Creswell Crags Bats
Why are some of our caves closed to the public during winter?
Every winter Creswell Heritage Trust restrict public access to our caves so that our rare bats have a safe environment to roost. We work alongside a number of organisations which monitor our bats and record the number of species. We also offer Bat Evenings at certain times during the year when the public can learn about the varied species.
Bats are the world’s only true flying mammal and there are over one thousand species of bat world-wide, the majority of these feeding on fruit or insects. We currently have eighteen species resident in Britain. All species of bat can be found in the southern counties but the variety of species diminishes the further north you travel, we currently have nine species bat of resident in the cave network, buildings and surrounding woodland.
Fossilised remains of bats have been found in the spoil from excavations carried out in the gorge and there is evidence that all the species resident in Britain today have at sometime lived in the natural rock features and caves here at Creswell.
The gorge is a superb natural habitat for bats offering trees and caves for roosting in throughout the year and the diversity of plant life as well as the expanse of water support a wide variety of insects on which the bats feed.
Bats at the Crags
Bandit/Common (Pipistrellus pipistrellus)
Soprano (Pipistrellus pygmaeus)
These are the smallest and most common species of bat in Britain and will eat an estimated 3000-3500 midges in one nights feed. Until the early 1990’s they were classed as one species but following more in depth scientific studies they were eventually separated into two species. They can be seen flying above the pond and in the woodland shortly after sunset. Their flight pattern and feeding habits are the same but they differ by their colour and echo-location frequency.
The Bandit Pipistrelle or common pipistrelle is not as prevalent in the gorge as it close relation, it echo-locates at 45kz and is dark brown in appearance with a fleshy appearance to the nasal area giving the impression it is wearing a mask, hence the name.
The Soprano/Pygmy Pipistrelle echo-locates at 55kh and is light brown in appearance with a fluffier nasal area than the bandit Pipistrelle. This species tends to congregate in larger roosts than the common Pip and there is a nursery colony situated in the area with approximately 200 – 250 bats present during the summer months.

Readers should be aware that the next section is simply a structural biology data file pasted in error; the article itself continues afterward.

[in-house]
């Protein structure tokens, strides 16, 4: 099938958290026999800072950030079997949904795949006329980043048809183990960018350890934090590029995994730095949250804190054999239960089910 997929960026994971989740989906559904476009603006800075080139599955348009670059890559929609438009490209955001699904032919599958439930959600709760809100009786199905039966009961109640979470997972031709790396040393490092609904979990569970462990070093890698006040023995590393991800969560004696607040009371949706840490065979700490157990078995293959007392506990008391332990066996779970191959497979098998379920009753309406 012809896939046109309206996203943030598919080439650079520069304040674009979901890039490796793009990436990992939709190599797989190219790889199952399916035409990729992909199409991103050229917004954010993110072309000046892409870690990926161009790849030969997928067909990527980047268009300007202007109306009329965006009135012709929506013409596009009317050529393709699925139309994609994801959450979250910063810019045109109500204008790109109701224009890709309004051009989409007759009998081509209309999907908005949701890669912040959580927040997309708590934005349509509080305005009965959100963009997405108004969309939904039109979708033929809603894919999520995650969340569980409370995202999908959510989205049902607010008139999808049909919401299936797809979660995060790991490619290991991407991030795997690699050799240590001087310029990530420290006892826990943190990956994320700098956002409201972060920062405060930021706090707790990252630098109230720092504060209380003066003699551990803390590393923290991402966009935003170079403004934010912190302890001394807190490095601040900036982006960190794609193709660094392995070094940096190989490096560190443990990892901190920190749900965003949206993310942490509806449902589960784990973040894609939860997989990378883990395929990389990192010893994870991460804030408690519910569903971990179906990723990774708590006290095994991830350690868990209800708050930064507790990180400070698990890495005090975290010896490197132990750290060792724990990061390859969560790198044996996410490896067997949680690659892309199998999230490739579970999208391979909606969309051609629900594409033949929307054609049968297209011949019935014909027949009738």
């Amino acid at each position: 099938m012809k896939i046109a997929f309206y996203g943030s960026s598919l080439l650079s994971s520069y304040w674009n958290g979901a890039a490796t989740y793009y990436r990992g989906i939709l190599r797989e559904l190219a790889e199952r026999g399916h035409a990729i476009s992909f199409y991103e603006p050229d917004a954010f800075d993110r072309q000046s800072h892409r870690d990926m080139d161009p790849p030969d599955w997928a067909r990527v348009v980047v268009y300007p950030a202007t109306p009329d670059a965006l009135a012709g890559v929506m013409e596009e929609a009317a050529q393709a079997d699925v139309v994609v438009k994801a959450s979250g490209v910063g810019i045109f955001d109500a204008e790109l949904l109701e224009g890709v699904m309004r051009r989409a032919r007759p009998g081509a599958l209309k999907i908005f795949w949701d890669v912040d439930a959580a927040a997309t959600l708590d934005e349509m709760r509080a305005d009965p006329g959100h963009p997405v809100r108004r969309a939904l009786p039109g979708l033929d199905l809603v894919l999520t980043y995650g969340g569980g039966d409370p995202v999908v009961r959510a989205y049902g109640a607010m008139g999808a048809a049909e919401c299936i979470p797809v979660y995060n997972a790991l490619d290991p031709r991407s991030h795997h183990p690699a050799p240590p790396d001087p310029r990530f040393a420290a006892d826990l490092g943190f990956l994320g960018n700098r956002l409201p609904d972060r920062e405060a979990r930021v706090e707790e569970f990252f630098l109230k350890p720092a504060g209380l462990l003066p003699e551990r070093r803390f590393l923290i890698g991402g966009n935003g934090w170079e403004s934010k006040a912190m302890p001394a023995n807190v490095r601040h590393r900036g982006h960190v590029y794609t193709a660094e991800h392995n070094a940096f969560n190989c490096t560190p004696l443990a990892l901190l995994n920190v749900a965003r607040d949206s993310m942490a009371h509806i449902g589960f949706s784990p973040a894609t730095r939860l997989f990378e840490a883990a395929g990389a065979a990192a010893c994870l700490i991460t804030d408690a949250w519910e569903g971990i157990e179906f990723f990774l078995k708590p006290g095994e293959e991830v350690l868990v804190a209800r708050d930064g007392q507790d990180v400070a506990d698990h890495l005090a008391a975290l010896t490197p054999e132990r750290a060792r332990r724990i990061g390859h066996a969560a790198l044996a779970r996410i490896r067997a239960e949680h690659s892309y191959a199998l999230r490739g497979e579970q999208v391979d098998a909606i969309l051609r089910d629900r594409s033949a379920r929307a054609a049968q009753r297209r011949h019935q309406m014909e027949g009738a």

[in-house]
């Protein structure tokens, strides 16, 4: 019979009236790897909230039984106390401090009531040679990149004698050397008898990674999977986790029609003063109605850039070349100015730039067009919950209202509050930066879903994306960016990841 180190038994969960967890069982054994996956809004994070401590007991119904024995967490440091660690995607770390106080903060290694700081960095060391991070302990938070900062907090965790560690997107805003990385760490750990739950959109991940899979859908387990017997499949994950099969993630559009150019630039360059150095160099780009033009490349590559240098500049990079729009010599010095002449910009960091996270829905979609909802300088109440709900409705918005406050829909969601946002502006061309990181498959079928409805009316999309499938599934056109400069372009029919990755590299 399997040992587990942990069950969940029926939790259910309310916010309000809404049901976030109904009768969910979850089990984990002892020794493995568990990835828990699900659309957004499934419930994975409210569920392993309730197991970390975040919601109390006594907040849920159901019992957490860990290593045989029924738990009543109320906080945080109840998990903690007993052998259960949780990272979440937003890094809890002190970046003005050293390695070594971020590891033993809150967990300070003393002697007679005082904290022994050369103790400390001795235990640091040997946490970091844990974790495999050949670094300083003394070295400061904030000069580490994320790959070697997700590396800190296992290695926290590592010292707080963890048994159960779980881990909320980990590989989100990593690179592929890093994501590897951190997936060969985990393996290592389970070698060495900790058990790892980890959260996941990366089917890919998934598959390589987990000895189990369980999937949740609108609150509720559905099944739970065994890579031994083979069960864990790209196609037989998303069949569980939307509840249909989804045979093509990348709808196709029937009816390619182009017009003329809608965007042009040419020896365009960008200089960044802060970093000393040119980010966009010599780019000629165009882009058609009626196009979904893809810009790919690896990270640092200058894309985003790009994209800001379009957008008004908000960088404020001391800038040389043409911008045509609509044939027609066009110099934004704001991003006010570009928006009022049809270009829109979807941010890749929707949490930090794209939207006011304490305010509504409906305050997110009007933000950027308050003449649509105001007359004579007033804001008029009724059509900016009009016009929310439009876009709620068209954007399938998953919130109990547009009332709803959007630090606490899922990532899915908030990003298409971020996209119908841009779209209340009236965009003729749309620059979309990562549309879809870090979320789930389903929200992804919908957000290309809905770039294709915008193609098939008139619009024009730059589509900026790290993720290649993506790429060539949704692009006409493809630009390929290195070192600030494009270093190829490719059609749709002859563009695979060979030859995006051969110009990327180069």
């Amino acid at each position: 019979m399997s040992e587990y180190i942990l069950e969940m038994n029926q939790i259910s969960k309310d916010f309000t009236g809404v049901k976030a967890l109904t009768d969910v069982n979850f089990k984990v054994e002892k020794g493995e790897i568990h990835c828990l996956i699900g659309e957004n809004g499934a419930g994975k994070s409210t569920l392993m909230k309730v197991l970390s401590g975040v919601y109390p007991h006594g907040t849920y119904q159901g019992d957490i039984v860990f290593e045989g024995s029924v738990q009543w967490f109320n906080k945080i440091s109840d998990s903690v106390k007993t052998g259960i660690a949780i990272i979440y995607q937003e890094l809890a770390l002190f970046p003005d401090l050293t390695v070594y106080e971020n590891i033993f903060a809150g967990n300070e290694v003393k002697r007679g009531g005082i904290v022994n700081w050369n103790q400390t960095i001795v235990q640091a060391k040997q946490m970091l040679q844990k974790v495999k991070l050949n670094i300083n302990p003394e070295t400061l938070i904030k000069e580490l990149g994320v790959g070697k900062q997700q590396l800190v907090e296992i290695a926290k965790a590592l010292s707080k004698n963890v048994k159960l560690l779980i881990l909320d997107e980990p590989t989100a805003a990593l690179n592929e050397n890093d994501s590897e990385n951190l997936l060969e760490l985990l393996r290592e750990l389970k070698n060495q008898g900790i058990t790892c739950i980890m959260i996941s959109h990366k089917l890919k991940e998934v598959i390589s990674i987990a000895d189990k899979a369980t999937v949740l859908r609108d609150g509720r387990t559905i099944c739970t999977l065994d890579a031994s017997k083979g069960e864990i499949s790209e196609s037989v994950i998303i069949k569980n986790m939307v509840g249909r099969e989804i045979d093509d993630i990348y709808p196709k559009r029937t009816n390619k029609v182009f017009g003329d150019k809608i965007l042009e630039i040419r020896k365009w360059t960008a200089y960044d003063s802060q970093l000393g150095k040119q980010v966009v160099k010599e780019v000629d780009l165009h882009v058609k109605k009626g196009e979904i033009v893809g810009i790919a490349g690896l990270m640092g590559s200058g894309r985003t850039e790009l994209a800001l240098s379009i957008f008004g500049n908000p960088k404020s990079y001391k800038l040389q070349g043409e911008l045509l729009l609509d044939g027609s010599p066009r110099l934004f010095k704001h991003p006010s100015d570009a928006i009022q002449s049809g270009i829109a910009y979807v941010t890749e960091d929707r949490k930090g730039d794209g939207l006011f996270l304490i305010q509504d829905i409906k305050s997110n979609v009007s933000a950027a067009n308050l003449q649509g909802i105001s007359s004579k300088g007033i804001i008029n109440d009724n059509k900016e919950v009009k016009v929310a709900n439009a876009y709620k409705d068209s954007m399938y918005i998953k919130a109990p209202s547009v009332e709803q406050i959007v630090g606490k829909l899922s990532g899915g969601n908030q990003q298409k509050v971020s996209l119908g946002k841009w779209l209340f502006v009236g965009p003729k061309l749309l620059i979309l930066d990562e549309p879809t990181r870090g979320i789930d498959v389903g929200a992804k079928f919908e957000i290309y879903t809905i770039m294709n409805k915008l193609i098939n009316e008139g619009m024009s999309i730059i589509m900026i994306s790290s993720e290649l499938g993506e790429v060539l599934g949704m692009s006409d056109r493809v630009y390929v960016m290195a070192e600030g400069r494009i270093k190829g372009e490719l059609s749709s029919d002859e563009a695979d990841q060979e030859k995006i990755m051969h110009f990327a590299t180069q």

Brown Long-eared (Plecotus auritus)
This is the second most common species in Britain and is found roosting in the caves all year round with a few using the visitor centre in the as a roost in the summer. The Brown Long-eared Bat can often be seen flying beneath the canopy of the trees in the wooded areas and prefers a diet of moths. It has a very large wing area which gives it the ability to hover above the foliage if necessary to pick off its prey.
Daubentons Bat (Myotis daubentonii)
This bat is found in the caves and rock crevices of the gorge throughout the year. This species does not usually come out to feed until it is very dark, making it very difficult to see flying around the gorge. It feeds over the pond flying at approximately 15cm. above the surface of the water as it uses its extremely large feet to rake off the insects as they emerge.
Natterers Bat (Myotis nattereri)
This species is another species found roosting in the caves throughout the year and can also be seen feeding above the pond. This bat normally flies at head height over the water and veering into the trees. The Natterers is not a common species but small colonies are found regularly within the Nottinghamshire area and regularly roost in farm buildings.
Whiskered Bat (Myotis mystacinus)
The Whiskered bat is rarely found roosting in the caves at Creswell but evidence is found and one individual was rescued from Robin Hoods cave many years ago. Apart from caves this bat also likes to roost in old houses without roofing felt particularly under ridge tiles. While being very similar in size to the Pipistrelle it can be distinguished by its darker fur with white tips, and its flight pattern is not as erratic as the ‘pip’. There is evidence of this species roosting around the new Visitor Centre.